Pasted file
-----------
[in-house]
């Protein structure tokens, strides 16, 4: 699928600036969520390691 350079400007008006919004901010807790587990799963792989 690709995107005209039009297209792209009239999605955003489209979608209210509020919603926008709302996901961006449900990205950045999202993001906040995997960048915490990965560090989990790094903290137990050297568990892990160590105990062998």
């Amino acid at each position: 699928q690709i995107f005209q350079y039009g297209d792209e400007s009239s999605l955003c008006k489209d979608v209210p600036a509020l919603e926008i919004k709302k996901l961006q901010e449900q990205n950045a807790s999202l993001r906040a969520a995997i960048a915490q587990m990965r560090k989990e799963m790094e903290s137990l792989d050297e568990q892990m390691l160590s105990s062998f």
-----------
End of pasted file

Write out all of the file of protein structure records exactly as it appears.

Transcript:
[in-house]
């Protein structure tokens, strides 16, 4: 699928600036969520390691 350079400007008006919004901010807790587990799963792989 690709995107005209039009297209792209009239999605955003489209979608209210509020919603926008709302996901961006449900990205950045999202993001906040995997960048915490990965560090989990790094903290137990050297568990892990160590105990062998």
């Amino acid at each position: 699928q690709i995107f005209q350079y039009g297209d792209e400007s009239s999605l955003c008006k489209d979608v209210p600036a509020l919603e926008i919004k709302k996901l961006q901010e449900q990205n950045a807790s999202l993001r906040a969520a995997i960048a915490q587990m990965r560090k989990e799963m790094e903290s137990l792989d050297e568990q892990m390691l160590s105990s062998f």